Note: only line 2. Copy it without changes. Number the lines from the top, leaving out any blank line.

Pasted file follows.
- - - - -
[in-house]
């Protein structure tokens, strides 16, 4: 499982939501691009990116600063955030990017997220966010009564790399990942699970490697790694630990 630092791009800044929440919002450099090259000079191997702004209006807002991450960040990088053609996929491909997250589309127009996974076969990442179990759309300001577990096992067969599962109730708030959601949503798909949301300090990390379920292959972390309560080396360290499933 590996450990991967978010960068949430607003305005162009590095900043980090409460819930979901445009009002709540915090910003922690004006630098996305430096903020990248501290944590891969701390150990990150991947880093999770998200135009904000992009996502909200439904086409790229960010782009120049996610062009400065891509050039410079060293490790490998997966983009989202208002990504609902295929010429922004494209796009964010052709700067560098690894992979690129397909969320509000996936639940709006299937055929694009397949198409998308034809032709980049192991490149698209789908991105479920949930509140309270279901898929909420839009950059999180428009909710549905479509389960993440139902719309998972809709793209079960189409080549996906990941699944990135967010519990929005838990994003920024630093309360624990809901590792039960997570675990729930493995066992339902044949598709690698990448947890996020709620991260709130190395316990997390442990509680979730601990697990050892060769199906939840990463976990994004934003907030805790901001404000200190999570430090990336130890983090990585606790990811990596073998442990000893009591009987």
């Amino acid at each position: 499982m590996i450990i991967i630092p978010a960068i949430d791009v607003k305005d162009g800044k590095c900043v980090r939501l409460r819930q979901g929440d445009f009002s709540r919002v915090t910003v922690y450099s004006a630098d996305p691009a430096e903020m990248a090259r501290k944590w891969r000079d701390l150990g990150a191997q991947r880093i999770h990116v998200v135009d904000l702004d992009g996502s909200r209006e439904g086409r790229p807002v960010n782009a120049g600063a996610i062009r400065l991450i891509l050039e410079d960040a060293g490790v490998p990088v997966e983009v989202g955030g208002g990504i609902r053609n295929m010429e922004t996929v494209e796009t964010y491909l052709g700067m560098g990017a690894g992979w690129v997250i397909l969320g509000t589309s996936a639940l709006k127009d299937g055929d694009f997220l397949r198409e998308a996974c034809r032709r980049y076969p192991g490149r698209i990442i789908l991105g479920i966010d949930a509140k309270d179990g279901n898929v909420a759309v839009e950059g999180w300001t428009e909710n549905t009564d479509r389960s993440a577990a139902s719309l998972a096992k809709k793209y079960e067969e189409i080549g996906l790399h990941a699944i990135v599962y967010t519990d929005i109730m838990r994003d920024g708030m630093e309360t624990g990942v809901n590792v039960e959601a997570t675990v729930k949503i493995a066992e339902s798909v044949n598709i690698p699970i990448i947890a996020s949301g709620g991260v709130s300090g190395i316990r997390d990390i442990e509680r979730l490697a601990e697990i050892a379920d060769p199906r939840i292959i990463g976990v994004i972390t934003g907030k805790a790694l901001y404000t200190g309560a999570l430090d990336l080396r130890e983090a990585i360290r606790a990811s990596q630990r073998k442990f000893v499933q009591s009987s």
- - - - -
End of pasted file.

């Protein structure tokens, strides 16, 4: 499982939501691009990116600063955030990017997220966010009564790399990942699970490697790694630990 630092791009800044929440919002450099090259000079191997702004209006807002991450960040990088053609996929491909997250589309127009996974076969990442179990759309300001577990096992067969599962109730708030959601949503798909949301300090990390379920292959972390309560080396360290499933 590996450990991967978010960068949430607003305005162009590095900043980090409460819930979901445009009002709540915090910003922690004006630098996305430096903020990248501290944590891969701390150990990150991947880093999770998200135009904000992009996502909200439904086409790229960010782009120049996610062009400065891509050039410079060293490790490998997966983009989202208002990504609902295929010429922004494209796009964010052709700067560098690894992979690129397909969320509000996936639940709006299937055929694009397949198409998308034809032709980049192991490149698209789908991105479920949930509140309270279901898929909420839009950059999180428009909710549905479509389960993440139902719309998972809709793209079960189409080549996906990941699944990135967010519990929005838990994003920024630093309360624990809901590792039960997570675990729930493995066992339902044949598709690698990448947890996020709620991260709130190395316990997390442990509680979730601990697990050892060769199906939840990463976990994004934003907030805790901001404000200190999570430090990336130890983090990585606790990811990596073998442990000893009591009987």